Though there is a strong case that Wagner and Tolkien both got their source material from the same places–German and Norse mythology and sagas–what they crafted is very different.  And with all proper credit to Tolkien, Wagner’s opera has just as much amazing storytelling as the tale of hobbits and wizards.

Tolkien’s Trilogy of books starts off with a prelude book, The Hobbit, just as Wagner’s trilogy of operas starts off with Das Rheingold.

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Raven Ordering McDonald’s Drive-Thru: the Yukon has Smart Wildlife

Raven ordering McDonald's Drive-thru, photo by Jerome Stueart

Check out this photo taken yesterday, October 21, outside of the Whitehorse McDonald’s.  Ravens are getting so smart they’re ordering through the drive-thru. The Yukon has very smart wildlife.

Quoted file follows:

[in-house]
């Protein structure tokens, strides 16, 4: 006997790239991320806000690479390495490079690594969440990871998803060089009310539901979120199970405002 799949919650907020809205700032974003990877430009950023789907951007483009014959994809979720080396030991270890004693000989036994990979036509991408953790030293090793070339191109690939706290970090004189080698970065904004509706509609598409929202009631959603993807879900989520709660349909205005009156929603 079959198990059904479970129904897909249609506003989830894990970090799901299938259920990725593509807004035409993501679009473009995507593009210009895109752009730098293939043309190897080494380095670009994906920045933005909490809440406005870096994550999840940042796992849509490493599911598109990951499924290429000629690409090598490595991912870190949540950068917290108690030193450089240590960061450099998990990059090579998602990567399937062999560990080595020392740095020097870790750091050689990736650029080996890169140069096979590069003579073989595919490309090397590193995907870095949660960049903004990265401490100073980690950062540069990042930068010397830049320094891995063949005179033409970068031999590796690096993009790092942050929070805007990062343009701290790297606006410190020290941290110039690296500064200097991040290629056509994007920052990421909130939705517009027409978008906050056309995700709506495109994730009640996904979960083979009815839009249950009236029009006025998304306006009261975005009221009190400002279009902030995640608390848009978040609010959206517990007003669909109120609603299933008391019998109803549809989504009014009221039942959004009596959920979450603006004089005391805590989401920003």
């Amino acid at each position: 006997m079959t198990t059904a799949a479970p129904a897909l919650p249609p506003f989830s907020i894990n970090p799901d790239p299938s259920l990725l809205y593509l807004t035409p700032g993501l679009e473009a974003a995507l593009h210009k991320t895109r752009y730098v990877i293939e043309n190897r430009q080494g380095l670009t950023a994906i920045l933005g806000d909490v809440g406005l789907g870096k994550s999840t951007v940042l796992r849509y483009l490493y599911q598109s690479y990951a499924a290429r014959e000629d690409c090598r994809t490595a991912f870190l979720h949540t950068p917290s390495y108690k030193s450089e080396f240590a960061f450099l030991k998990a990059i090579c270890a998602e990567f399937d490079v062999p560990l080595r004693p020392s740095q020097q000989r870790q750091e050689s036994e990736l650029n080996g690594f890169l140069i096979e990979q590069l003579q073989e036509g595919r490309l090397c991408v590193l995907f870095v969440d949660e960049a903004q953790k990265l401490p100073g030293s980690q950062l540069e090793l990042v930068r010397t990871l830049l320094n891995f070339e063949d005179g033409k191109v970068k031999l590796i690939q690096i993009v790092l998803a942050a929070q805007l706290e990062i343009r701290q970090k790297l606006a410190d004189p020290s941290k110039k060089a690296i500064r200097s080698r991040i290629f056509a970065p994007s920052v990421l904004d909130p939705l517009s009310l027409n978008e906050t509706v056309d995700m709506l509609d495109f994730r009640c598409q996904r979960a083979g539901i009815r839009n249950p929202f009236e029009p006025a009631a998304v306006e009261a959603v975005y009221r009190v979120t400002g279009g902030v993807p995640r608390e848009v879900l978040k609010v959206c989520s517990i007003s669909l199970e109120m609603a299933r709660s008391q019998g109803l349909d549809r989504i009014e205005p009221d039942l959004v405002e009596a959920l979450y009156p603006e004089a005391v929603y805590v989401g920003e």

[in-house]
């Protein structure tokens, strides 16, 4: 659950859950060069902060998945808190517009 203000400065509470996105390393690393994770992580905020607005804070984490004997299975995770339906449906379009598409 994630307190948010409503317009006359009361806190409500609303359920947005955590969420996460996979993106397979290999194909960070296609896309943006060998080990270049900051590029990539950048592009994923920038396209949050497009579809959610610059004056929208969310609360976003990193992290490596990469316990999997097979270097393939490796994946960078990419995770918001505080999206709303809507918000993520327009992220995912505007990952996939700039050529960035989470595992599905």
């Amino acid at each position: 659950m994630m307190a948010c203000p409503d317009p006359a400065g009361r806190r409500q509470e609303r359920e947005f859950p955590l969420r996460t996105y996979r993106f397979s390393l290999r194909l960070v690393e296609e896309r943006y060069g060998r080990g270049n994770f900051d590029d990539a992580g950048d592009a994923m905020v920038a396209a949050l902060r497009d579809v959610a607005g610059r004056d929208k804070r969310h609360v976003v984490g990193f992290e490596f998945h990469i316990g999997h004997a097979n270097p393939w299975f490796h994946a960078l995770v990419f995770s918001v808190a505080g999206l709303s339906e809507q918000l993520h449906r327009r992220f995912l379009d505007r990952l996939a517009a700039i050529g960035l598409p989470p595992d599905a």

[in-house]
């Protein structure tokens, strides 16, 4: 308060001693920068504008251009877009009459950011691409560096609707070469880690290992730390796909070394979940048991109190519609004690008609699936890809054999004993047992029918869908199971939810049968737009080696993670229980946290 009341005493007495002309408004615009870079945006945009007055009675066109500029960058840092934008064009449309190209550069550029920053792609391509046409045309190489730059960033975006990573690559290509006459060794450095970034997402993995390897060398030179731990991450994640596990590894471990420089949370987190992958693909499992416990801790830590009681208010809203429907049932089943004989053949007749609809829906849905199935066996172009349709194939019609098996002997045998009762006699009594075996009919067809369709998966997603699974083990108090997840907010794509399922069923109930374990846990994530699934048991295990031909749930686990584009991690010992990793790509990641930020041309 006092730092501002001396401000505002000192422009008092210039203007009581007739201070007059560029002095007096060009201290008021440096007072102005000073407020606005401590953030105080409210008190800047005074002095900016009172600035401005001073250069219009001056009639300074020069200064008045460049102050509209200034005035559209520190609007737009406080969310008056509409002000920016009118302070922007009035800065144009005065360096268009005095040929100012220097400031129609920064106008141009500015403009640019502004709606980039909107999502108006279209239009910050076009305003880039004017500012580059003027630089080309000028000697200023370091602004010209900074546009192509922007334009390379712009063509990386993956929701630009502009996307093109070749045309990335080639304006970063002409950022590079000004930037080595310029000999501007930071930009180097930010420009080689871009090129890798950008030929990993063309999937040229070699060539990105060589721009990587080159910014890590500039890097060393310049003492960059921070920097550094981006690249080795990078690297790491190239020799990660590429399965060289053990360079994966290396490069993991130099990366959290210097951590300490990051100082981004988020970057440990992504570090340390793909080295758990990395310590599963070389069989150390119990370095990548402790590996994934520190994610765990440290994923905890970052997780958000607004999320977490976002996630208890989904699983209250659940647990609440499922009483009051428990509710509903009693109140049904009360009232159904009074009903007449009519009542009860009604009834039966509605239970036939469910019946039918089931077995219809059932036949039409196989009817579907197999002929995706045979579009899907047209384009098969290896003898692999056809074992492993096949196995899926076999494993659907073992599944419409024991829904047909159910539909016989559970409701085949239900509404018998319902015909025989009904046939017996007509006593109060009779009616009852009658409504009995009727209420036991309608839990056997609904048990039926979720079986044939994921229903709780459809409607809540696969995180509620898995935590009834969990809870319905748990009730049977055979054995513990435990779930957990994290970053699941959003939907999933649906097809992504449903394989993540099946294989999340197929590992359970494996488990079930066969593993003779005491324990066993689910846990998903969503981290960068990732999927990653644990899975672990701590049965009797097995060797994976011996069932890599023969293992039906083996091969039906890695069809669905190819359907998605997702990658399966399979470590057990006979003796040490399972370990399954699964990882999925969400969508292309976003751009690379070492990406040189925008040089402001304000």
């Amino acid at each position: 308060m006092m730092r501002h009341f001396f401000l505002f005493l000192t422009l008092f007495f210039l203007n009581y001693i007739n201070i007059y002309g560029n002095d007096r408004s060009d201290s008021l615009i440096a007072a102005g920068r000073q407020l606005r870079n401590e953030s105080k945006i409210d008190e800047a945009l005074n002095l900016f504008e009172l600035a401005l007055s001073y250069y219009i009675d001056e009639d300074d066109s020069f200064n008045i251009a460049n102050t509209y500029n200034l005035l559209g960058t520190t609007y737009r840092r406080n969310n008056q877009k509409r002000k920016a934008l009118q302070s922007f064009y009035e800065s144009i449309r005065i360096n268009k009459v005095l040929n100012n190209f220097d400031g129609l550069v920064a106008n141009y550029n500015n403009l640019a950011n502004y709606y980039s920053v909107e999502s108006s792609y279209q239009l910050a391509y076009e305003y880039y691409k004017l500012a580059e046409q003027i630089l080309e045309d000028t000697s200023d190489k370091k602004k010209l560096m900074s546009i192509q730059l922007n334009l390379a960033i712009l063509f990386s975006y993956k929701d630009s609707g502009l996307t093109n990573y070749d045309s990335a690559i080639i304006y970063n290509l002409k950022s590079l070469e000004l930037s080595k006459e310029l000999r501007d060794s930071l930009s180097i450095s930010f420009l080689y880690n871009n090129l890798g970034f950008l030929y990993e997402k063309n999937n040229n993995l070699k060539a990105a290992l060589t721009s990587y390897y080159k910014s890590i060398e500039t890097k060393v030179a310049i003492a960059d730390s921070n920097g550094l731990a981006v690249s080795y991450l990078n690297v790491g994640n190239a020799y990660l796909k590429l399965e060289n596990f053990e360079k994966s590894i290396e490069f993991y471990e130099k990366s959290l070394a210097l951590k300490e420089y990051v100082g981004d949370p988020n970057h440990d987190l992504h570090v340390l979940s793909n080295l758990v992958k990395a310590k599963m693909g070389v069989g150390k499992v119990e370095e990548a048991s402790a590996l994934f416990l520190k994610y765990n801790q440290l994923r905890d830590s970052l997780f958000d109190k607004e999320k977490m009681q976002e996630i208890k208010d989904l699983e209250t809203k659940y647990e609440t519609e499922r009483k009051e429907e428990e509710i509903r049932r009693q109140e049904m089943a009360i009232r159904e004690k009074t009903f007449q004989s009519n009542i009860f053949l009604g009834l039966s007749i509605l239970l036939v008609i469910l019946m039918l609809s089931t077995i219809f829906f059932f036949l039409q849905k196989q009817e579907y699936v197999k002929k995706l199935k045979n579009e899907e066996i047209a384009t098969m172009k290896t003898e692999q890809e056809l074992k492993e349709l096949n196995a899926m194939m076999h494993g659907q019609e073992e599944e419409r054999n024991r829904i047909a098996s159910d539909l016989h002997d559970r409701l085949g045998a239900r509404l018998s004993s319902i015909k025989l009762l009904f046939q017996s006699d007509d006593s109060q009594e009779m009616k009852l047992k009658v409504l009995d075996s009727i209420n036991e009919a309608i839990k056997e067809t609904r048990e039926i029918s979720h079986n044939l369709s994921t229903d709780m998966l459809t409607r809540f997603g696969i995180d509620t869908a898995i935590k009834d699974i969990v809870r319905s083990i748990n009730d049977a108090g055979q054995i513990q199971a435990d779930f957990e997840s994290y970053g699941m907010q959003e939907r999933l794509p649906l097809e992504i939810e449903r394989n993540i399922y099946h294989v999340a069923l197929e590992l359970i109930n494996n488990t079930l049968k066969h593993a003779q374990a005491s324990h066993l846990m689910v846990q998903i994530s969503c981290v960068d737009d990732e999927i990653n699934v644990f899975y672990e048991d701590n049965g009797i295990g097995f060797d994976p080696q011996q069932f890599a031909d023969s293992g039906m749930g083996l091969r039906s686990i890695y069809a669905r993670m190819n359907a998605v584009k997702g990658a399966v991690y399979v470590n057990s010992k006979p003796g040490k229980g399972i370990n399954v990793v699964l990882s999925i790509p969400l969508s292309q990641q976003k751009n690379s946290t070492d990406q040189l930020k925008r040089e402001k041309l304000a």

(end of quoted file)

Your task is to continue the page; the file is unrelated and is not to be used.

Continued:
Of course, I’m not sure what this says about McDonald’s food considering what ravens eat. 

Check out this guy’s expression as he realizes what the raven is doing…

The Truth and the Narrative in Beauty: Compagnie Marie Chouinard’s “The Golden Mean”

To the slow, pounding, pulsing kettledrum, its waves of sound hitting the audience, the two sheen-fabric wrapped shapes on the stage slowly writhe and discard their stiff shimmering sheaths.  So begins Marie Chouinard’s The Golden Mean, restaged for another amazing tour.  I would have a hard time describing what happens.  It’s modern dance, but the performers are all wearing golden wigs, masks, and tassles that run down their legs, at first.  They resemble fauns.  But this isn’t Prelude to “the Afternoon of a Faun”—the music sounds a bit like a science fiction chorale, voices, drums, chorus, building, sustaining, crashing, wincing and dodging, always aching with long-note beauty.